Elite Series pro Kevin VanDam believes confidence is the single most important factor when it comes to being successful on the water. "Without a doubt, you have to believe that what you're doing, and where you're throwing your bait, is going to be successful," the reigning Toyota Tundra Bassmaster Angler of the Year points out.
"One of the toughest things in the world is to go out there with a technique or lure that you don't have confidence in and be successful." If you spend time standing around a crowded launch ramp chatting with fellow anglers, it's common to hear phrases like "following your gut," or "going with your instincts." VanDam explains that following your instincts is always the best approach and will only increase your confidence on the water. "I think one of the biggest mistakes a lot of anglers make is they don't follow their instincts," he says.
"A lot of times an angler will get that gut feeling in their stomach about something they should try but they don't follow up on it. That's something you have to learn to do in order to be successful day in and day out." While VanDam concedes that developing confidence in a certain lure or technique takes time and experience, the ability to maintain a positive mental attitude should come naturally. As he explains, failing to remain positive of, and confident in, a successful outcome is the perfect recipe for failure.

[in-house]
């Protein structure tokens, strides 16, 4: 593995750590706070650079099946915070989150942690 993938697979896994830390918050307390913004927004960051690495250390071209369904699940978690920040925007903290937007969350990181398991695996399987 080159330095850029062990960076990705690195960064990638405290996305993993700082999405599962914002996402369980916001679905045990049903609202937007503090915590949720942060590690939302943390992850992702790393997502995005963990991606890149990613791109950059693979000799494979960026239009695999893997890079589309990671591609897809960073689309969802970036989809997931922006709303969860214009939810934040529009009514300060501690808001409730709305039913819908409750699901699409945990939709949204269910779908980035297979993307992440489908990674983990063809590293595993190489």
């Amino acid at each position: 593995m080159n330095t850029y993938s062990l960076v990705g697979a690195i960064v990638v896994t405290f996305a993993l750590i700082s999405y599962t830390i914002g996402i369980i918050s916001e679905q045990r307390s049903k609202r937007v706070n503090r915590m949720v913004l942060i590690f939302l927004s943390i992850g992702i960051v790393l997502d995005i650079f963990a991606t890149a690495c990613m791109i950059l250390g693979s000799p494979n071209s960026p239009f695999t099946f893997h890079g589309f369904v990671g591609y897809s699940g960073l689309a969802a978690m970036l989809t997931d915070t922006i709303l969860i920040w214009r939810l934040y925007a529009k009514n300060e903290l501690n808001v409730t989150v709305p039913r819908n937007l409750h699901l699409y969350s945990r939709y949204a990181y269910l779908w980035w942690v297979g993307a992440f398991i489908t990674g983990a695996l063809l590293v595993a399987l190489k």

"On a tough bite where things aren't quite going the way that I'd planned, one of the things that I've learned is to always try and make smart decisions — be it lure selection or location choices," he says. "As long as I'm fishing a lure or technique that I have confidence in, and in an area where I'm sure there'll be a fish, I always feel that I'm that much closer to success."
Even after fishing through areas that should produce, VanDam allows that it's all too common to find that nothing seems to be working. It's in these instances, he maintains, that being confident in your ultimate success will produce positive results.
However, he cautions that an angler must be receptive to the clues the fish are providing. "Again, you want to make smart choices and pick the right lures that are going to be efficient in the type of water that you are covering," VanDam explains. "You constantly have to be adjusting what you're doing based on the information you're receiving. That's fishing smart." Tough days on the water test the mettle of even the most confident of anglers; however, VanDam points out that when you're fishing smart, each adjustment should be made with the intention of producing positive results. "It's like sighting in a gun," he says. "You don't just keep shooting 3 inches high and to the left.
You make the adjustments needed, and with each one you're able to get that much closer to the center of the bull's eye."
(Provided by Z3 Media)